The hijacking of United Airlines Flight 93 on Sept. 11 began with screams and sounds of a struggle, followed by the breathless but eerily commanding voice of a terrorist trying to exert control over the passengers on the doomed airliner, according to newly obtained tape recordings from the cockpit.
Aired publicly for the first time Thursday night by ABC News's "PrimeTime" newsmagazine, the recordings help fill in some of the blanks in the story of the Boeing 757's last minutes before it crashed in rural Pennsylvania. An apparent revolt by some passengers prevented the hijackers from striking an unknown target in Washington.
However, the tapes do not include any sounds from the aircraft's final moments, when passengers are believed to have stormed the cockpit, precipitating its downfall. The plane's cockpit voice recorder, which presumably would include that information, was recovered from the crash site near Shanksville, Pa., but is still being analyzed by federal investigators.
About 9:30 a.m. on Sept. 11, a United Airlines pilot speaking into an open microphone in the cockpit can be heard calmly asking a Cleveland-based air traffic controller for more information about the crisis unfolding in New York.
Less than a minute later, the same microphone captured a cacophony of screaming and yelling as the hijackers began to take over the plane. Passenger accounts via GTE Airfones and personal cell phones from aboard the plane have indicated that two men invaded the cockpit.
Thirty seconds later, there are more screams, followed by an American crew member's agonized voice, saying: "Get out of here. Get out of here."
The brief gap between what seem to be two separate and violent moments raises the possibility that those words could have been directed either to one of the hijackers who initially seized the cockpit or to another person inside the plane who may have rushed forward to repond to the struggle.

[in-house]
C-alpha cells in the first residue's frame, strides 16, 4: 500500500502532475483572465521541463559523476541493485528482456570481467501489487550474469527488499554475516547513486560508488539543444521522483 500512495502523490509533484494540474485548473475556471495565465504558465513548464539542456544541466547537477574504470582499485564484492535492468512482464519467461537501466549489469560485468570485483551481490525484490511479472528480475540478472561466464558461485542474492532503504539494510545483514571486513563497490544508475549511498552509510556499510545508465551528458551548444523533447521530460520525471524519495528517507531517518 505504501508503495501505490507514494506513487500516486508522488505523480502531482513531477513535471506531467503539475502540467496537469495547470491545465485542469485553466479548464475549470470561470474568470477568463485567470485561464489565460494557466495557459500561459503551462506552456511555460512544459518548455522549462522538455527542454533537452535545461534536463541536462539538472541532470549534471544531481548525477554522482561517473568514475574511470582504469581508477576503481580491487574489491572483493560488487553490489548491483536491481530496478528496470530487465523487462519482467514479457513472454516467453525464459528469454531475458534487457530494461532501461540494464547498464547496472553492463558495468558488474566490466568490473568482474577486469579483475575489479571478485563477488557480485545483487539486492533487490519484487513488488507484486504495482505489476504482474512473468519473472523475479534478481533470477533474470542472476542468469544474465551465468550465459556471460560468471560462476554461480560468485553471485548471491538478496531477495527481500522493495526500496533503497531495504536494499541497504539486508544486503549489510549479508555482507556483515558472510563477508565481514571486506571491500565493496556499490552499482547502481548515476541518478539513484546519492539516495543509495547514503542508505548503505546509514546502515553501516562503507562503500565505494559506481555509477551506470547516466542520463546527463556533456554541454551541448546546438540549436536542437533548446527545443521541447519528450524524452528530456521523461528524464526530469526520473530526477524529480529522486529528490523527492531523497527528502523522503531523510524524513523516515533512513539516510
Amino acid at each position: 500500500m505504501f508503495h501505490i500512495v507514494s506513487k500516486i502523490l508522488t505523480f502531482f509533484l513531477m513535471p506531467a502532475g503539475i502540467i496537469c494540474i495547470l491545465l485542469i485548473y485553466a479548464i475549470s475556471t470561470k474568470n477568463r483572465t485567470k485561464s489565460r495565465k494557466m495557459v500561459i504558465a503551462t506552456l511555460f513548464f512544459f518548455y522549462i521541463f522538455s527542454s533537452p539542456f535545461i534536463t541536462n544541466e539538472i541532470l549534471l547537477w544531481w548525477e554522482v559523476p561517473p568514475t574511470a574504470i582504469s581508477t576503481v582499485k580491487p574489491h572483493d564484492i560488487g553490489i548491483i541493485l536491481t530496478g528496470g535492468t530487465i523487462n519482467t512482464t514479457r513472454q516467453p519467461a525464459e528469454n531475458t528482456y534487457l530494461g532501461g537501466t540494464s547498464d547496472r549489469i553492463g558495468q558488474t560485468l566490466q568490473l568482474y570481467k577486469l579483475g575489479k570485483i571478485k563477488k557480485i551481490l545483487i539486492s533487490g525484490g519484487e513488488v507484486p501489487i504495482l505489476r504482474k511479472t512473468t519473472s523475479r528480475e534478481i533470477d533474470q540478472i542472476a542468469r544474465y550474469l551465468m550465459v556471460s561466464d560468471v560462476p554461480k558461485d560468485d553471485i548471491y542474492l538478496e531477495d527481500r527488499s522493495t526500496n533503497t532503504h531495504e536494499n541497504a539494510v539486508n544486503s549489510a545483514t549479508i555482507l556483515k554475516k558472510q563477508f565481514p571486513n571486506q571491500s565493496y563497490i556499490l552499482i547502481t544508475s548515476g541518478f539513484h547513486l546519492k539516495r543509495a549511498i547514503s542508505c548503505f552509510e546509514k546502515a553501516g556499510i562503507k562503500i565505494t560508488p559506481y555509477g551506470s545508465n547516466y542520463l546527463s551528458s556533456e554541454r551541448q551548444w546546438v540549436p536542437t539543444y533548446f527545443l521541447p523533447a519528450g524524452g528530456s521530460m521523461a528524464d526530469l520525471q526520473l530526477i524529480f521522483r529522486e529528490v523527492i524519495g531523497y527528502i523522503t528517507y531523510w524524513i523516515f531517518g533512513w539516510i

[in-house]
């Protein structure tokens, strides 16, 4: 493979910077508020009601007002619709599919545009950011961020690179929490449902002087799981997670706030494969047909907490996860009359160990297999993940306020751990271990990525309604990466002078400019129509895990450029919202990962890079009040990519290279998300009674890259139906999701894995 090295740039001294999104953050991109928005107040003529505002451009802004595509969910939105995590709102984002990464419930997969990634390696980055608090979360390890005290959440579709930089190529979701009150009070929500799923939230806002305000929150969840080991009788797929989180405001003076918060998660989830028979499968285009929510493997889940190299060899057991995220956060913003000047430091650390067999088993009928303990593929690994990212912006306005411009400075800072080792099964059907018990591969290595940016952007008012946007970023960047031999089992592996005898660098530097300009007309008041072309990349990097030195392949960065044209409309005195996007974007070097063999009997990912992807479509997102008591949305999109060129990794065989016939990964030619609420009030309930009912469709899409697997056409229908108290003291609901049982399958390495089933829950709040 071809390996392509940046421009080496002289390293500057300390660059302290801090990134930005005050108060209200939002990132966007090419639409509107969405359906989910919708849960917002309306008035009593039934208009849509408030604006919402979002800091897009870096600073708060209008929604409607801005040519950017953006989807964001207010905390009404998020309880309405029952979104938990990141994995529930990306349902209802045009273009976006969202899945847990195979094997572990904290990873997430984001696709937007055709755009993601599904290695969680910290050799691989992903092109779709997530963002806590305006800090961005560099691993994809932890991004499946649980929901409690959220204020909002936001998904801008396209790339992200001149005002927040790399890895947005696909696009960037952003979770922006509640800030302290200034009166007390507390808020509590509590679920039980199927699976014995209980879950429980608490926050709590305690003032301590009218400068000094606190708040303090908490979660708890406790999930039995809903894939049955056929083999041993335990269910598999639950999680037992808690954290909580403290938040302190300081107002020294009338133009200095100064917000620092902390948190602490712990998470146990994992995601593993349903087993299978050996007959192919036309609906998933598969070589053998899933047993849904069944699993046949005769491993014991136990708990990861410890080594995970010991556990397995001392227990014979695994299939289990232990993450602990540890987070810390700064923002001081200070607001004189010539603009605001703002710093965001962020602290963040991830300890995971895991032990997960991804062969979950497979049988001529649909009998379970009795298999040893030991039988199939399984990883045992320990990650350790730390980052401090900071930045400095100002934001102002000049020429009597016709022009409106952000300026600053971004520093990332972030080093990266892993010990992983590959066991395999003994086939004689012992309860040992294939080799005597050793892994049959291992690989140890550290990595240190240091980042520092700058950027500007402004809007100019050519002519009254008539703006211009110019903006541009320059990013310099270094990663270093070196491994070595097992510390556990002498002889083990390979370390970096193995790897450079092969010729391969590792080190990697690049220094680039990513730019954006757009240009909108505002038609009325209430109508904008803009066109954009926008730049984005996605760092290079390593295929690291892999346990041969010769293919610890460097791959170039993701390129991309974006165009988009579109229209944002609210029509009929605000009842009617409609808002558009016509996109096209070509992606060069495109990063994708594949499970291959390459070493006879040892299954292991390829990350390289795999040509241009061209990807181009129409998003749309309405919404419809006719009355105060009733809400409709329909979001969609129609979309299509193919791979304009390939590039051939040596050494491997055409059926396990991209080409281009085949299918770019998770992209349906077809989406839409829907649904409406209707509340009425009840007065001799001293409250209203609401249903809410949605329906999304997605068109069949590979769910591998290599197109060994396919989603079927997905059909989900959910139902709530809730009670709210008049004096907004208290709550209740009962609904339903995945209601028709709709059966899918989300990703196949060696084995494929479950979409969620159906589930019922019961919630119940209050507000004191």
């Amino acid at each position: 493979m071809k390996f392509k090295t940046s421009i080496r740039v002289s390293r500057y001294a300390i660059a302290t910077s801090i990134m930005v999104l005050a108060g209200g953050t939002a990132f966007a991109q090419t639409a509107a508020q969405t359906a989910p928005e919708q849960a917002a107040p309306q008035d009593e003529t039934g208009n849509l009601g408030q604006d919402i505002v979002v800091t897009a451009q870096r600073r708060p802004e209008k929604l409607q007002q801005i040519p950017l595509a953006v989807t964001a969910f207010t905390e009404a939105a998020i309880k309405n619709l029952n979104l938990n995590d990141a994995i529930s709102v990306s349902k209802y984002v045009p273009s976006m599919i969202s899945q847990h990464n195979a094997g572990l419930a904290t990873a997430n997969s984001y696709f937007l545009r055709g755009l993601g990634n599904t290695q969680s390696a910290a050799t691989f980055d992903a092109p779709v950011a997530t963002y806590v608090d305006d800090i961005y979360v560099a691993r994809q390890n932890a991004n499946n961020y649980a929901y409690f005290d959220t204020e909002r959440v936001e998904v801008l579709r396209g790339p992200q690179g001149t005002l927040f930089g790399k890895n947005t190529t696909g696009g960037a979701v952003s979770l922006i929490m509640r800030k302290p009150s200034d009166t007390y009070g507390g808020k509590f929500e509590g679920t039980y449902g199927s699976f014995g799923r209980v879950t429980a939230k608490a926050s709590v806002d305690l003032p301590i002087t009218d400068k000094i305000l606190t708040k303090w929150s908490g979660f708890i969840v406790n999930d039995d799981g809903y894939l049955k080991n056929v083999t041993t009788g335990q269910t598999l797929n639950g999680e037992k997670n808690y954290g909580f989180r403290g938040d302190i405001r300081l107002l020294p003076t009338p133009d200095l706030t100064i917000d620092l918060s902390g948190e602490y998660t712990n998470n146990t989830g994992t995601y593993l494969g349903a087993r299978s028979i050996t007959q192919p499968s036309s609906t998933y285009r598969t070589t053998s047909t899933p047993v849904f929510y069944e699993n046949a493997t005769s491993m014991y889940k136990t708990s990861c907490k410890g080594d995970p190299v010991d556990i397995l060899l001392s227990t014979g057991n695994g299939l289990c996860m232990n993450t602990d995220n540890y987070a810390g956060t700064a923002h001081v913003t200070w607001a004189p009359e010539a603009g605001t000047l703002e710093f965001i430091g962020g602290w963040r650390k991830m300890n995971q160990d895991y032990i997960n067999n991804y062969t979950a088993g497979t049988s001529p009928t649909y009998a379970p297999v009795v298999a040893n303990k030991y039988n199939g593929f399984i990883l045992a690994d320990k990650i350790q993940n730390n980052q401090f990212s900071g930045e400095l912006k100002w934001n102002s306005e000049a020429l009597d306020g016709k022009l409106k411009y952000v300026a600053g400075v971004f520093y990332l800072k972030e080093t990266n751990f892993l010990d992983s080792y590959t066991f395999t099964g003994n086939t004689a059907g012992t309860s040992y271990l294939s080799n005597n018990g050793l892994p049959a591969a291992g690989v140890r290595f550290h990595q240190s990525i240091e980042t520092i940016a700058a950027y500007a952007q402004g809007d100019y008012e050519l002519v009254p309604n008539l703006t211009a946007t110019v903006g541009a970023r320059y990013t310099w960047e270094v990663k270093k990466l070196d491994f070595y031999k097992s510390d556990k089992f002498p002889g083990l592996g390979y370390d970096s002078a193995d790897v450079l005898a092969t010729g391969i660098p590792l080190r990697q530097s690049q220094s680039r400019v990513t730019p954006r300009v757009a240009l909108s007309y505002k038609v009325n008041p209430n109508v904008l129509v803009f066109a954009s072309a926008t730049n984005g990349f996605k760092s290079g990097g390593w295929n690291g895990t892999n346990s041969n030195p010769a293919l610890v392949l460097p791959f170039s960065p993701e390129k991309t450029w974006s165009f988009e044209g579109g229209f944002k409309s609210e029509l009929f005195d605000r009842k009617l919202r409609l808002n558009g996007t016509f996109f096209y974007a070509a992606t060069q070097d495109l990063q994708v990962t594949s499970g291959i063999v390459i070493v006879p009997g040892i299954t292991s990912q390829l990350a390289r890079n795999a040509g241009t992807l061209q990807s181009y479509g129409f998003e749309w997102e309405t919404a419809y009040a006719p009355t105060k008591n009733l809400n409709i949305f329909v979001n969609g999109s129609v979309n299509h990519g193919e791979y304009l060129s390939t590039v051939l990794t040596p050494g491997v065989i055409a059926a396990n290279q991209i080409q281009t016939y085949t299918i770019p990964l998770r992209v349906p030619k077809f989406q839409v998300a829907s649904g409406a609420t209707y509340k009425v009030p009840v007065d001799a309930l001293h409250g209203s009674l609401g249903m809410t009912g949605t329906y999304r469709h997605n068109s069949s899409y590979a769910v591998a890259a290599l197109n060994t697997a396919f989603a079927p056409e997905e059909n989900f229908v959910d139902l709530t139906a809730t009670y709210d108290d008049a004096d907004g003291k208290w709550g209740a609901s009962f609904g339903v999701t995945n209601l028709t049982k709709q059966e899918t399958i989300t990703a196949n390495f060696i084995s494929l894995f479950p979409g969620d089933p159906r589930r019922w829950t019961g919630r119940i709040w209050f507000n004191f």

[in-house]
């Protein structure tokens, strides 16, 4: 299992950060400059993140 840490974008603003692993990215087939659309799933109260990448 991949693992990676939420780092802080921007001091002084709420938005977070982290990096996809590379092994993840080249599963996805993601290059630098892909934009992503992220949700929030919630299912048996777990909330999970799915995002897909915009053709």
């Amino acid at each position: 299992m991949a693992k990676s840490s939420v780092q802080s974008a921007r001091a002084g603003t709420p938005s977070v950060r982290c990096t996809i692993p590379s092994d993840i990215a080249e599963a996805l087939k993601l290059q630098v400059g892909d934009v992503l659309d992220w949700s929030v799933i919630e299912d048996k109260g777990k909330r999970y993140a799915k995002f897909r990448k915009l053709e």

This sequence makes plain that both men at the plane's controls that day -- Captain Jason Dahl, 43, and First Officer Leroy W. Homer, 36 -- were physically subdued by the hijackers, but the excerpts broadcast on the ABC program did not indicate whether they were injured or killed. In cell phone calls, passengers said the hijackers were wielding knives.
Passengers also spoke of seeing two people lying motionless on the floor near the cockpit, possibly with their throats cut.
With the pilots subdued, there is only silence from the cockpit as the Cleveland air traffic controller tries to reestablish contact with the plane.
Then a hijacker, out of breath from the apparent struggle and seemingly unaware that his words are still audible to controllers on the open microphone, tells passengers and remaining flight attendants: "Ladies and gentlemen, it's the captain, please sit down." The accented voice may have been that of Ziad Jarrahi, identified as one of the terrorists. "Keep remaining sitting. We have a bomb aboard."
Apparently that order was not sufficient. "Hi, this is the captain," the hijacker at the controls says a bit later. "We'd like you all to remain seated. There is a bomb aboard. And we are going to return to the airport. And they have our demands, so please remain quiet."
Shortly thereafter, the hijackers shut off the open microphone.